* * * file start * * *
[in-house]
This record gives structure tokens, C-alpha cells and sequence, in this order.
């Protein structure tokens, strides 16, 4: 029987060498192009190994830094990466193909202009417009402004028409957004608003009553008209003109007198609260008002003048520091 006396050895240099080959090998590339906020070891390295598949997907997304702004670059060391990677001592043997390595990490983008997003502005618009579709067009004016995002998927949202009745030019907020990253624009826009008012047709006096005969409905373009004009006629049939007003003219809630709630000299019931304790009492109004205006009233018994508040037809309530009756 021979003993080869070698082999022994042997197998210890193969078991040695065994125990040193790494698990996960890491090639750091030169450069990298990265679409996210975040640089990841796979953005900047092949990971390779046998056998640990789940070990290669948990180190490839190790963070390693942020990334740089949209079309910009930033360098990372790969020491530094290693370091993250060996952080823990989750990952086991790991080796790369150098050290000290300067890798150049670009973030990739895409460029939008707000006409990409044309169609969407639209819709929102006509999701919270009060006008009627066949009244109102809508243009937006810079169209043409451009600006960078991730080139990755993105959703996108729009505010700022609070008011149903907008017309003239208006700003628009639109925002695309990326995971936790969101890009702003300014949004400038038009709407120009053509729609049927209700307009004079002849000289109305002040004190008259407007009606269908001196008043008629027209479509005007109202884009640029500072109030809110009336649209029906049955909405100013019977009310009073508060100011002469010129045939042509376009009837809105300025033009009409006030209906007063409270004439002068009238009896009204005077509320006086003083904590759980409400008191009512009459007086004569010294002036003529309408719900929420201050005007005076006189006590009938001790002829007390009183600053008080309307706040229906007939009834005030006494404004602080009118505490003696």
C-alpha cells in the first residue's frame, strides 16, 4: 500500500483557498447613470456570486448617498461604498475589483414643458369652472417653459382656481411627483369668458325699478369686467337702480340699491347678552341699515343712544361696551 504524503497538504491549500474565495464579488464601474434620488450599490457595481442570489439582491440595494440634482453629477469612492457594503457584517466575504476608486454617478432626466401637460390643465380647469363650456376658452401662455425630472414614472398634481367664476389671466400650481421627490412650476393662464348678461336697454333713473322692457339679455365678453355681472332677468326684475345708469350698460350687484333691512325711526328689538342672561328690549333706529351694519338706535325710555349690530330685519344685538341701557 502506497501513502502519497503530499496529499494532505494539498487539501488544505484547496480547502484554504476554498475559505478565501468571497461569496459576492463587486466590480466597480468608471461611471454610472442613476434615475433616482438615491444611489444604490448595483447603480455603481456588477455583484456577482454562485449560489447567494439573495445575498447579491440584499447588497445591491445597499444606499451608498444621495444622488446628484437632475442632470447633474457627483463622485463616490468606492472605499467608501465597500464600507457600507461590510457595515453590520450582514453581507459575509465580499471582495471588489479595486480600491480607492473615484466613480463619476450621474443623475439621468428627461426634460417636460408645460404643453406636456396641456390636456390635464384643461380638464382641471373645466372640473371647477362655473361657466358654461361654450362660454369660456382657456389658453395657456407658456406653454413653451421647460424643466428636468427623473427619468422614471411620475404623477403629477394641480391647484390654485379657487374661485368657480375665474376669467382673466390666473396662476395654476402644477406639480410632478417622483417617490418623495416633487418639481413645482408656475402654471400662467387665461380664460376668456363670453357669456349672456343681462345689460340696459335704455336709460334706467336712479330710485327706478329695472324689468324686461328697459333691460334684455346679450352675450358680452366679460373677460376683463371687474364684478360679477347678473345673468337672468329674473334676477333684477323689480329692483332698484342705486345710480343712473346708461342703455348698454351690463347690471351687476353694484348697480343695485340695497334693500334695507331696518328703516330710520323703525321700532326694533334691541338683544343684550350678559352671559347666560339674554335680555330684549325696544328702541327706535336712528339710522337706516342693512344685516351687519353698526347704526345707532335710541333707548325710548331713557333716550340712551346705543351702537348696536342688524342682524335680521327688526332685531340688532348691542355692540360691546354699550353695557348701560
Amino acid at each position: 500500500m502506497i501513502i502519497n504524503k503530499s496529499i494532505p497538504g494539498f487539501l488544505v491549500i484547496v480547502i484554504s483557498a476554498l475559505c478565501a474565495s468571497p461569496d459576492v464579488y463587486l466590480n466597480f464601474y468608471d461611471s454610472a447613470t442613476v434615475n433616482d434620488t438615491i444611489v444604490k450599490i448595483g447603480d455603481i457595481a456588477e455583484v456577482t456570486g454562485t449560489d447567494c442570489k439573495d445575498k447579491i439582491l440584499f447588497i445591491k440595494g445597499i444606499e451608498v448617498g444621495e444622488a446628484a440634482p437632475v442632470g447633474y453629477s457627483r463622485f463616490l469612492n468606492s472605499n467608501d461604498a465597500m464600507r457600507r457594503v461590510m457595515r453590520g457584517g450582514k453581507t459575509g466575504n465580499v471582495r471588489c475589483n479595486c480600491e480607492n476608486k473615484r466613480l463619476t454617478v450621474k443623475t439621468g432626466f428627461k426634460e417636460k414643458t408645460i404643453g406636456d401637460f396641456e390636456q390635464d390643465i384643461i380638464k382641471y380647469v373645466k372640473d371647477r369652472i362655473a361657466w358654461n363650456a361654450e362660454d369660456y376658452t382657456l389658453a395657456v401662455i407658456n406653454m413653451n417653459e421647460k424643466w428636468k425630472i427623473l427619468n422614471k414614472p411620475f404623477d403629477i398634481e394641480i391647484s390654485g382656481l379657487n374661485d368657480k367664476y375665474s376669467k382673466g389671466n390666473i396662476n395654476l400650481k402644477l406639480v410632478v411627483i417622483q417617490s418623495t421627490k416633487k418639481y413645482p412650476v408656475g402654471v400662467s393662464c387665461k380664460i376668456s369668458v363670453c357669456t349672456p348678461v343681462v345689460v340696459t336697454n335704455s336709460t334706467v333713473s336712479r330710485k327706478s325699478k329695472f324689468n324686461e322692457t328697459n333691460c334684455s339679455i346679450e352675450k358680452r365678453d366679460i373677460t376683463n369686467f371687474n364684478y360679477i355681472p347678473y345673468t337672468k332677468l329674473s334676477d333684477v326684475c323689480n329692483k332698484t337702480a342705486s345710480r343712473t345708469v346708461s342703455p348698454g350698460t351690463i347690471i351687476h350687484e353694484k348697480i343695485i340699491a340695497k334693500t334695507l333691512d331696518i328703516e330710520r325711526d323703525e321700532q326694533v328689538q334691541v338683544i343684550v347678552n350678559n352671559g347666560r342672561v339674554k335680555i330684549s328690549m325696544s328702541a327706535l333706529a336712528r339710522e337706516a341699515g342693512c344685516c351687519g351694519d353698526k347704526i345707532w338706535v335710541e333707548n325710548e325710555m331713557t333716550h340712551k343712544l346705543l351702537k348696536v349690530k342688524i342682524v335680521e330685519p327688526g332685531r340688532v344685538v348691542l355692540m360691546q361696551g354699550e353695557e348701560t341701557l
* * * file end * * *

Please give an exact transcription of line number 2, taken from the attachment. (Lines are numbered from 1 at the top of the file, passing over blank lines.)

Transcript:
This record gives structure tokens, C-alpha cells and sequence, in this order.